Denyse Cummins, Souvestre, Robert J. | 5/16/2008 7:13:37 PM
Since classes began in 1998, 343 northwestern Louisiana gardening enthusiasts have been certified as Louisiana Master Gardeners and have gone on to educate and beautify their communities.
The Master Gardener program is a volunteer service and educational activity offered by the LSU AgCenter.
The Northwest Louisiana Master Gardener Association began in 1998 with LSU AgCenter area horticulture agent Dr. Joe White to support the AgCenter in disseminating research-based gardening information to the people of north Louisiana. He continued running the program two years after he retired until Denyse Cummins became program coordinator in January 2003.
“Dr. White was the catalyst that glued us together by gentle persuasion, by expert knowledge and by example of what good gardeners do and are,” said Lou Osborn, a member of the first class. “That first class owes him a hearty clap on the back for all that he taught us.”
Bob Souvestre, LSU AgCenter state coordinator for the Master Gardener program, said the Master Gardener program was initiated in Louisiana in 1994 and now has more than 1,000 active participants. He expects two more groups will start in 2008.
Shreveport programs include the Master Gardener hotline providing answers to gardeners’ telephone questions, The Seedling monthly newsletter, an April plant sale and Le Tour des Jardins spring tour of area gardens.
Osborn recalls the meeting where someone suggested the tour and how the north Louisiana group learned to repeat the French pronunciation correctly.
“We designed and purchased garden aprons, which are worn to this very day by people who work Le Tour des Jardin,” she said.
Mary Lipsey said the tour is still the major fundraiser for the group. She recalls being the first treasurer when only $250 was in the bank. “I am thrilled with the good reputation of the Master Gardeners and proud of how far we’ve come.”
A more recent accomplishment has been the completion of the gardens and greenhouse at the Randle T. Moore Center.
Many public and nonprofit gardens have been designed, installed or maintained, including the Pioneer Heritage Center Gardens at LSUS, the Barnwell Center conservatory, the gardens at the Louisiana State Exhibit Museum and the Bossier City Liberty Garden, Cummins said.
The Moore Center was built in 1924 and donated to the City of Shreveport in 1968 for exclusive use by senior citizens for their recreation and pleasure. It is a unique joint venture between the City of Shreveport, the LSU AgCenter and the Northwest Louisiana Master Gardeners, Cummins said.
In 2004 David Helms, Master Gardener president at the time, and representatives from the LSU AgCenter and the city began talks to renovate the Carriage House on the property for an office and classroom for the Master Gardeners and the LSU AgCenter horticulture program. Two years later the facility was completed and the first phase of the landscape project began.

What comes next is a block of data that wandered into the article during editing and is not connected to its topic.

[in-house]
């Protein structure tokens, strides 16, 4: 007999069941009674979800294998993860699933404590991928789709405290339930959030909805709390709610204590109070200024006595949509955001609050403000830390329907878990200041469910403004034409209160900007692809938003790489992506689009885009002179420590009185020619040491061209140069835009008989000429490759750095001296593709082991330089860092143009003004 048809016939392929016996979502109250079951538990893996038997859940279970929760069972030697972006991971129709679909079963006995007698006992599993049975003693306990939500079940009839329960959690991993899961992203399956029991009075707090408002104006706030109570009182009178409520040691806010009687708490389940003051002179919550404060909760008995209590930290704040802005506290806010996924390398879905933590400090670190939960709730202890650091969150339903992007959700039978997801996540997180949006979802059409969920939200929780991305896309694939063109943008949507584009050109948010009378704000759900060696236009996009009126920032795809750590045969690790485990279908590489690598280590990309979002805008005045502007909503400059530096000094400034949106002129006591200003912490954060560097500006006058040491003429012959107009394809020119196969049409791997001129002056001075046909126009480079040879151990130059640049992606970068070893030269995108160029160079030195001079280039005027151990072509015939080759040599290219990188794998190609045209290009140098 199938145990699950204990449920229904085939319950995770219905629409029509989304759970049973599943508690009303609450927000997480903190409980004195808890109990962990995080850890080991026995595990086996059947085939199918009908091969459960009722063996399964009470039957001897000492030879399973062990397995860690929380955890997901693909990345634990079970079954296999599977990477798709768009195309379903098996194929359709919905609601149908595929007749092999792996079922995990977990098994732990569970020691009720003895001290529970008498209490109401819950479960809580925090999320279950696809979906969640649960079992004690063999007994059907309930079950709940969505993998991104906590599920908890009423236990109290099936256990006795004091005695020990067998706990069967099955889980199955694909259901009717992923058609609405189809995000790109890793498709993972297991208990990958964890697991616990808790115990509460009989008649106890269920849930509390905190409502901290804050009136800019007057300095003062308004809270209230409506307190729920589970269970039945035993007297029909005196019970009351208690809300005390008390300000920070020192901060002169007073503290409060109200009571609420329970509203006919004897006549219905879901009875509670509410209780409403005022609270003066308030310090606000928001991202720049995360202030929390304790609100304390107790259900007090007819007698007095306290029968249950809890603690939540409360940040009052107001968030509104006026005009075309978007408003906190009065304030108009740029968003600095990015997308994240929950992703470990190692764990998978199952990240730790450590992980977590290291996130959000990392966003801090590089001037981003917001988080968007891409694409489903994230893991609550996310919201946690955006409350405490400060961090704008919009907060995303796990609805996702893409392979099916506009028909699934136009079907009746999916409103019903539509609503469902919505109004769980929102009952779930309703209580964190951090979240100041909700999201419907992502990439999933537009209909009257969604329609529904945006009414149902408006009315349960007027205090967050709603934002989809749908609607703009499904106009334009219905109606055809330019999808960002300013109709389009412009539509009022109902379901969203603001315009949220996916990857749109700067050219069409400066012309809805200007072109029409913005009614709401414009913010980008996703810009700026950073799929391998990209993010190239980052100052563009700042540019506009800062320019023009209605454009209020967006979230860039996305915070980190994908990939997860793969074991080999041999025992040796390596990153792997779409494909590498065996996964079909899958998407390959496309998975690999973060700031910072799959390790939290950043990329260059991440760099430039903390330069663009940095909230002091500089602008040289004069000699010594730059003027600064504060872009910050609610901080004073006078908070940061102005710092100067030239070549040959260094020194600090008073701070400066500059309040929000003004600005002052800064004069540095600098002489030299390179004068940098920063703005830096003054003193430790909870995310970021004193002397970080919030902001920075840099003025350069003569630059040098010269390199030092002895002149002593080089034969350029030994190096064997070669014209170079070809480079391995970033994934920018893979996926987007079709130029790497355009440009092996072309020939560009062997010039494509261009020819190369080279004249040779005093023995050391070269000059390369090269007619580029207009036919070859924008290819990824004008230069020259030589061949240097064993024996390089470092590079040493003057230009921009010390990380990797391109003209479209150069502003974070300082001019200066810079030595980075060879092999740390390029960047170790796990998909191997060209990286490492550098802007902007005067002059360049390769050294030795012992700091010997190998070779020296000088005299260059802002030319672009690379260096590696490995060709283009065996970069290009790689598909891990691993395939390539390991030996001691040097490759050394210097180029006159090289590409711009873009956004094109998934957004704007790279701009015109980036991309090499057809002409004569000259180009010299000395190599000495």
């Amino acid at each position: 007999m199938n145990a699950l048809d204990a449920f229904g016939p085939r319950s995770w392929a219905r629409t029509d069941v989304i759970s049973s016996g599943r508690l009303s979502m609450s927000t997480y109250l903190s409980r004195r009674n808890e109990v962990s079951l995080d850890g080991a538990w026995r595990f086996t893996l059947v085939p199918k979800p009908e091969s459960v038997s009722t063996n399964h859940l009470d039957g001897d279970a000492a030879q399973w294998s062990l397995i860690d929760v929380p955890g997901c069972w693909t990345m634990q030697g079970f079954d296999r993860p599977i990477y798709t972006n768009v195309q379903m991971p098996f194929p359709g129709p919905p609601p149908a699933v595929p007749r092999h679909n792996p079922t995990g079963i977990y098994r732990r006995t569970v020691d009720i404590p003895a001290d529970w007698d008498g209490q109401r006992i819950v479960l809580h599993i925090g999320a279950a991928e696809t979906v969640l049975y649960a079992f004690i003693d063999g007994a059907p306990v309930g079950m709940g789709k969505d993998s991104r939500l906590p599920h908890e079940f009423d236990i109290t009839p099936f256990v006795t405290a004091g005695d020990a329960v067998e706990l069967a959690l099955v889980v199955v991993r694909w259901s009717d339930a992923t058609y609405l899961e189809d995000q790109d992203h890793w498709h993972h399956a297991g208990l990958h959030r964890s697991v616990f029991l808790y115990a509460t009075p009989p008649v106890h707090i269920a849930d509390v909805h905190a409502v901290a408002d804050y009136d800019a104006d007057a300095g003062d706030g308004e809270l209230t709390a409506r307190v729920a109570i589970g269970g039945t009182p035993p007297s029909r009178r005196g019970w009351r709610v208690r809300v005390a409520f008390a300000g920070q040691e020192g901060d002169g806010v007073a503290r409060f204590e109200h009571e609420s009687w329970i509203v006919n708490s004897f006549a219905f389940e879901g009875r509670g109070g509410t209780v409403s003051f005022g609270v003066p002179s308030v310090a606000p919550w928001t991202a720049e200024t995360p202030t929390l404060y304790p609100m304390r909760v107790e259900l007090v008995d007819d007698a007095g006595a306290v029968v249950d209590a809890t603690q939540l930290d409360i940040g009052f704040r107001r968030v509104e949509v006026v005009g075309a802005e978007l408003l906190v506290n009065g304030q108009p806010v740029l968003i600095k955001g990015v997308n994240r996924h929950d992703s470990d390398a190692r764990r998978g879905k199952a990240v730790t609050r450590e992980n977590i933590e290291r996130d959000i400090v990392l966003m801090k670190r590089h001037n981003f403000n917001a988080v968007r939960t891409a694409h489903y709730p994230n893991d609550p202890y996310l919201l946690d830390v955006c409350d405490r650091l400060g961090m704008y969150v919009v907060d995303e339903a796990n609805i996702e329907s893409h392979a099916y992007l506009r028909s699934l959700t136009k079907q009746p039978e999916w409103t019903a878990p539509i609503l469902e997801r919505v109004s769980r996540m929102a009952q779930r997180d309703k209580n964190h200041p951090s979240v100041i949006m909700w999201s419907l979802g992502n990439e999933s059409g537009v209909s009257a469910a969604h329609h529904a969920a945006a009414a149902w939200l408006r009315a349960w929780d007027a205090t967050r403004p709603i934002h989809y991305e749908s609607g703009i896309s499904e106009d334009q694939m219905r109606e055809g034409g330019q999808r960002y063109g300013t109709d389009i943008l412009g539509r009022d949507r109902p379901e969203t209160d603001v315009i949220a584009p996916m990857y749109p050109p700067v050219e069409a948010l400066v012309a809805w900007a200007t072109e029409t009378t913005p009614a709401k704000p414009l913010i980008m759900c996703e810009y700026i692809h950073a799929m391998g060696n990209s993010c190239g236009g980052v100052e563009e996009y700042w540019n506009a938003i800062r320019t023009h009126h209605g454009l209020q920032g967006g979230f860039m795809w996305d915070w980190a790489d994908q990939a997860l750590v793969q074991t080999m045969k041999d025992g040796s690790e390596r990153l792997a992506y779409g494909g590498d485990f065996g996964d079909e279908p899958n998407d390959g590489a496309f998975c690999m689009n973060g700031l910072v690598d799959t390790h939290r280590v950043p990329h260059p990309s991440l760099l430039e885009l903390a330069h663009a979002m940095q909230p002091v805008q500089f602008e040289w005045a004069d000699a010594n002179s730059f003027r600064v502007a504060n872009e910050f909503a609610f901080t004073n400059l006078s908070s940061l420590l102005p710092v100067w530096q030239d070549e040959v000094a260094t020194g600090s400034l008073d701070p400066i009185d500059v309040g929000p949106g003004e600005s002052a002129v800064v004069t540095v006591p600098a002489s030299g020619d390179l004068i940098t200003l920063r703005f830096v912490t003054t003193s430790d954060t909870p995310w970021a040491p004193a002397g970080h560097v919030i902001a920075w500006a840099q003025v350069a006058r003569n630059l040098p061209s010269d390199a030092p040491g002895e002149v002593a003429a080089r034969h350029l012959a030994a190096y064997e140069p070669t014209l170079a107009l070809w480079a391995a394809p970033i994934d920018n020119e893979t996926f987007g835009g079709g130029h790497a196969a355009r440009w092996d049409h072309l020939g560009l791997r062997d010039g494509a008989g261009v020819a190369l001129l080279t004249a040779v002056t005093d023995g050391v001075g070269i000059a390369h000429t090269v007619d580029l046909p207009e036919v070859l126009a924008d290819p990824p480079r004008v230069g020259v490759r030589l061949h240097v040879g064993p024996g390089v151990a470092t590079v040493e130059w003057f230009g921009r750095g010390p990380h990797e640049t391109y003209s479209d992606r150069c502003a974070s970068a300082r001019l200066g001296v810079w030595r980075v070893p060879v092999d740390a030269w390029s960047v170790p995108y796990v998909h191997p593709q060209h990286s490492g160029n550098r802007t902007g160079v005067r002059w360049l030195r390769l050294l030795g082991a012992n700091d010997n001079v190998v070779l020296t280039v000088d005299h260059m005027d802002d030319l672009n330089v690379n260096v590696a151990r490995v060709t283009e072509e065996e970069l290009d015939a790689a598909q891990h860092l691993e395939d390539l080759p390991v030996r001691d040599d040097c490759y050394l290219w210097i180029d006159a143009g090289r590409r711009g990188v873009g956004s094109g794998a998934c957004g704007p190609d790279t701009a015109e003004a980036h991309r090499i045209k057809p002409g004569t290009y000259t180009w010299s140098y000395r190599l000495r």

On April 19 this year, the gardens were open to the public and Cummins led tours and talked about sustainable gardening with Grace Peterson, assistant extension agent.
“The Master Gardeners have certainly been a tremendous asset to the Randle T. Moore Center,” said Rachel James, recreation supervisor. “More interests of the Moore Center have been sparked from the beautiful gardens and hanging baskets. When there is an event at the Moore Center, the work of the Master Gardeners extremely complements the building in a much greater aspect.
“Thanks, and hats off to all the volunteers for their hard work and their time. They have received excellent education on gardening and, therefore, continue to beautify the grounds of the Moore Center. The work that they do certainly speaks highly of them,” James said.
Master Gardener classes take place at the Moore Center for 45 hours over 10 weeks and include lecture and hands-on activities. Topics include basic botany, soil, insect control, plant disease, fruit and vegetable culture, lawn care and weed science. Applications are taken all year long for a class of 30 that begins every January.
Upon graduation, there is a 40-hour volunteer commitment within one year from the end of training. In 2007, that amounted to 9,582 hours. “Master Gardeners have incredible goodwill,” Cummins said.
“We wanted desperately to make this organization one that had merit, that would contribute to the health and well-being of Shreveport/Bossier folks,” Osborn said. “We worked hard that first year to establish the parameters that would set us apart from a simple social group and be the arm of the extension agency that serves gardeners of all stripes in this community.”
Mary Ann Van Osdell at (318) 741-7430, ext. 1104, or email@example.com